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Boost Your Spirits and Your Health with a Walk through Your Neighborhood or Local State Park

In these unique times, northern Wisconsin and UP Michigan, as well as communities all throughout the world, are taking measures to flatten the curve of the spread of the coronavirus in order to prevent overburdening our healthcare systems. As a result, while we have become all too aware of the importance of keeping healthy, some of the resources that keep us active are temporarily unavailable to us. However, some organizations and community members have stepped up to the plate with ways to keep us motivated to exercise (essential to physical and mental health, especially during trying times like these) and keep us smiling.

Outdoor Exercise Is Considered An Essential Activity

Wisconsin State Parks

Wisconsin’s Governor Evers’s Safer at Home order, which went into effect on March 25, recognizes that outdoor activity is an essential activity. Travel is not recommended at this time, and, in fact, several counties in our region have issued advisories urging seasonal residence to stay in their winter residences for the time being. But many of us are fortunate to live close to wonderful state parks. Given that that outdoor exercise is seen as essential, all Wisconsin State Parks, Trails, and Forests remain open, and all fees are now waived. Regulations for hunting, trapping, and fishing seasons are in effect. Restrooms at these sites remain open (provided there are enough resources, cleaning supplies, and staff to maintain them). However, property buildings (including headquarters, offices, visitor centers, towers, stairways, observation towers, and playgrounds) are closed. Campsites are closed through April 30, and no new camping reservations will be taken for dates prior to June 1. The Wisconsin Department of Natural Resources urges visitors not to congregate at self-registration stations or kiosks and reminds visitors to avoid social gatherings. For the latest updates, visit https://dnr.wi.gov/news/releases/article/?id=5069.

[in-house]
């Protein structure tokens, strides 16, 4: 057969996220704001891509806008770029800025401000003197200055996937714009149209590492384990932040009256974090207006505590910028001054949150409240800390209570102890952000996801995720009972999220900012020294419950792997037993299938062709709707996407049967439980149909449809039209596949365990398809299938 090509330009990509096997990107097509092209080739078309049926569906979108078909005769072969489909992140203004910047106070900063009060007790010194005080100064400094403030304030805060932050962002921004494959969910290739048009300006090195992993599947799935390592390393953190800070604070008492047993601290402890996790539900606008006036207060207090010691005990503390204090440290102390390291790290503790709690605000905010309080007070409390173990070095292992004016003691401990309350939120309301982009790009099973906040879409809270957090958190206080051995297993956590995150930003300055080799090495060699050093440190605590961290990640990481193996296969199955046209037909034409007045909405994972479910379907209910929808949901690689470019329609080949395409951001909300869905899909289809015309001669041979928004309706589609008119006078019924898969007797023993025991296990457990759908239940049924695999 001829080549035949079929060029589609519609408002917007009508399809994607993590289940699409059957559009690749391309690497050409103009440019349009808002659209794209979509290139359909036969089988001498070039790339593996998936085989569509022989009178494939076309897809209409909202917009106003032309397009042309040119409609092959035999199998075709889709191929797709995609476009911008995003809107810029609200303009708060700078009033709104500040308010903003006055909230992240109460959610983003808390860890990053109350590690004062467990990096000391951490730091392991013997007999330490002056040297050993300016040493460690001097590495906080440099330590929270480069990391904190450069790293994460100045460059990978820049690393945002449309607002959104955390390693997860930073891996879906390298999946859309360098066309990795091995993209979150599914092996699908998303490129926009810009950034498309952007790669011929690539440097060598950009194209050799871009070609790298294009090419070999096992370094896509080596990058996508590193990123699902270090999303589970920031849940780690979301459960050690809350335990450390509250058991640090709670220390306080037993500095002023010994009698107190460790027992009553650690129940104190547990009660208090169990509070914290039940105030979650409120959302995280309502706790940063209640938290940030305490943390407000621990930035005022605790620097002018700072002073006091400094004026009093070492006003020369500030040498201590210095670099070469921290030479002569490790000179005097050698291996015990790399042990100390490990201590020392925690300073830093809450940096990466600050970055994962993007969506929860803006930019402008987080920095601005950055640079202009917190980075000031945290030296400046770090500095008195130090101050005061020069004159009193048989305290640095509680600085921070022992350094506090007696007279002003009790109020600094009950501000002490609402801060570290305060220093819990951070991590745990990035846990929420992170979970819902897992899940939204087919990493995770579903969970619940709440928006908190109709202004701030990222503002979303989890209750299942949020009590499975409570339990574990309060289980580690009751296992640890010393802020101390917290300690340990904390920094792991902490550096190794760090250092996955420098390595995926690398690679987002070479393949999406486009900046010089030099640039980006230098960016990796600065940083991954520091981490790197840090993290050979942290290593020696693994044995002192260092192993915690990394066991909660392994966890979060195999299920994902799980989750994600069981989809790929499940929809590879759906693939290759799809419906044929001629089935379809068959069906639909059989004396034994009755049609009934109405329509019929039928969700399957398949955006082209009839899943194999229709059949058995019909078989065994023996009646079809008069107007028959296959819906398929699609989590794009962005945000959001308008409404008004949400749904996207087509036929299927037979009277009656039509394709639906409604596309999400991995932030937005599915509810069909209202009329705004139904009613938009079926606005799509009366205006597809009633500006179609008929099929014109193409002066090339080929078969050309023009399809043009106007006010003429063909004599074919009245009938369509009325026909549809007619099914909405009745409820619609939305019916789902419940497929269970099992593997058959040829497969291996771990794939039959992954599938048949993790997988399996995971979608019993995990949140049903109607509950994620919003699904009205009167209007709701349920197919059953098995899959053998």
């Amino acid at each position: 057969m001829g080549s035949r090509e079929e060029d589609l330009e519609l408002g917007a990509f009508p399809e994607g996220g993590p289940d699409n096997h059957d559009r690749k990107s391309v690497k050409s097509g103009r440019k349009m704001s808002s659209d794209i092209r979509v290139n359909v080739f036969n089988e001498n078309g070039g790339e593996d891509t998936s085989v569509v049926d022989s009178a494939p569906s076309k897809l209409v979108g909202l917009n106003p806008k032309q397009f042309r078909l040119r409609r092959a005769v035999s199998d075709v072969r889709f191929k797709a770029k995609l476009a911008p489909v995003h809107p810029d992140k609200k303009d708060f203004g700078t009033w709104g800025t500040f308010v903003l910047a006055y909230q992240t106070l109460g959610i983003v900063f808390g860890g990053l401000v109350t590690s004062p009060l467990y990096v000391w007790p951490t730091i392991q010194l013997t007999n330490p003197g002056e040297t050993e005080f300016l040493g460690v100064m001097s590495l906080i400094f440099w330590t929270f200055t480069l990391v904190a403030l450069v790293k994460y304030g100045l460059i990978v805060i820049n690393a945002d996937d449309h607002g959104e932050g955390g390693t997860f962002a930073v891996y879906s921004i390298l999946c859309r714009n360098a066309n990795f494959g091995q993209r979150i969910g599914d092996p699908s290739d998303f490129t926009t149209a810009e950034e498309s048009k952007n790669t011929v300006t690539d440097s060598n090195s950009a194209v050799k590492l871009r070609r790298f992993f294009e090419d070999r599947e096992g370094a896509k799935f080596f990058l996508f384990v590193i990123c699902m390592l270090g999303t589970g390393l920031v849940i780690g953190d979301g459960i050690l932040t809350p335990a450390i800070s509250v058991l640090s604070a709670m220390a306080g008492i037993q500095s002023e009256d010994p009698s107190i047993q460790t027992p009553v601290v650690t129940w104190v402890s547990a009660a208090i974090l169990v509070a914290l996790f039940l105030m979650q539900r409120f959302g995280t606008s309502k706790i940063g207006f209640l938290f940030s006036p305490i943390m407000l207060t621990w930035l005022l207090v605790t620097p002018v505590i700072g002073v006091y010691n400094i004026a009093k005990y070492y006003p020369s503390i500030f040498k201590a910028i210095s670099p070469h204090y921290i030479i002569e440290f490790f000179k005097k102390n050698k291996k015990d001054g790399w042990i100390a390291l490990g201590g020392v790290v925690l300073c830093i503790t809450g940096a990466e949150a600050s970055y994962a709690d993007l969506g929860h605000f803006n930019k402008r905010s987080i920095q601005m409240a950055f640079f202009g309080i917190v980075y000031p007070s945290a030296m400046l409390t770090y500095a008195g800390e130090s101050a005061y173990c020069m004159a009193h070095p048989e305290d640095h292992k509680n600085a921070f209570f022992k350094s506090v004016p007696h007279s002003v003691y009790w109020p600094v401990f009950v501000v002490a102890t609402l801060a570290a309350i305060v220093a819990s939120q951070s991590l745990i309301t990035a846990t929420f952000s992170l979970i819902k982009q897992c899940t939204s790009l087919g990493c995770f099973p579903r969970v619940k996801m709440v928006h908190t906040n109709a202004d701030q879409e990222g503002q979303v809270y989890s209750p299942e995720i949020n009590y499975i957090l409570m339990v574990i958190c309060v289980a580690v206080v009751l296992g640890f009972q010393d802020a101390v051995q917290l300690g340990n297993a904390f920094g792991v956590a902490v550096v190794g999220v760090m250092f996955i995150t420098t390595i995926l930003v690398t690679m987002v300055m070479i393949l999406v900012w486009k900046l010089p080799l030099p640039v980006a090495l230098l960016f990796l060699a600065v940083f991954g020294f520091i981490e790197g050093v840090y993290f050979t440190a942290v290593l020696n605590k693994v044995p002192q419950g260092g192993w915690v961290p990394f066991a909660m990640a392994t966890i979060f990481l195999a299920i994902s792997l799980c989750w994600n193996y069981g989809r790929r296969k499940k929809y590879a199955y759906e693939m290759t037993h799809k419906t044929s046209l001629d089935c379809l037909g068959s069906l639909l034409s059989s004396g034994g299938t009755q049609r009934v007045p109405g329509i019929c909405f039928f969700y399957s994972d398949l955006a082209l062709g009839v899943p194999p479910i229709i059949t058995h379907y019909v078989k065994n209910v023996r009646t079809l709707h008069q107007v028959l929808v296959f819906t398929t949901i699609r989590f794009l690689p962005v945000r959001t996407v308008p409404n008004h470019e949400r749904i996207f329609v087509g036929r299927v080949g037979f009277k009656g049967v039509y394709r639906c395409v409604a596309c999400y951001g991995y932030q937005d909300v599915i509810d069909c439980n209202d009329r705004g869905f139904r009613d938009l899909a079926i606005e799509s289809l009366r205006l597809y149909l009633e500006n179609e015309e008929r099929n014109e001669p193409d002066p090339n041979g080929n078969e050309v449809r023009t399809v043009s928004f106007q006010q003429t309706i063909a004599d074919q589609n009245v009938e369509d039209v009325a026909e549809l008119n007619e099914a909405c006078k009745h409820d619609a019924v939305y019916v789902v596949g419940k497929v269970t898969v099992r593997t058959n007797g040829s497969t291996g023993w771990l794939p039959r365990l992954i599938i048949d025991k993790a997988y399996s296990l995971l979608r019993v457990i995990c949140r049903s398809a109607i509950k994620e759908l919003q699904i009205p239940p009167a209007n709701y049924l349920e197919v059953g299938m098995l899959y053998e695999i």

Even if you don’t live near a state park, health officials recommend going out for daily walks or jogs around your own neighborhood. A couple of community initiatives will brighten your spirits as you take a stroll.

A Neighborhood Bear Hunt

Inspired by Michael Rosen’s children’s book We’re Going on a Bear Hunt, teddy bears and other stuffed animals are appearing in windows in the region and around the world. On your next walk, see how many bears you can find!

Hopeful Hearts

Look for other messages of love and hope in your neighbors’ windows on your next walk. In addition to teddy bears, many individuals and neighborhoods have taken to displaying colorful hearts in windows. There are several Facebook groups dedicated to this cheerful act, including Happy Heart Hunt.

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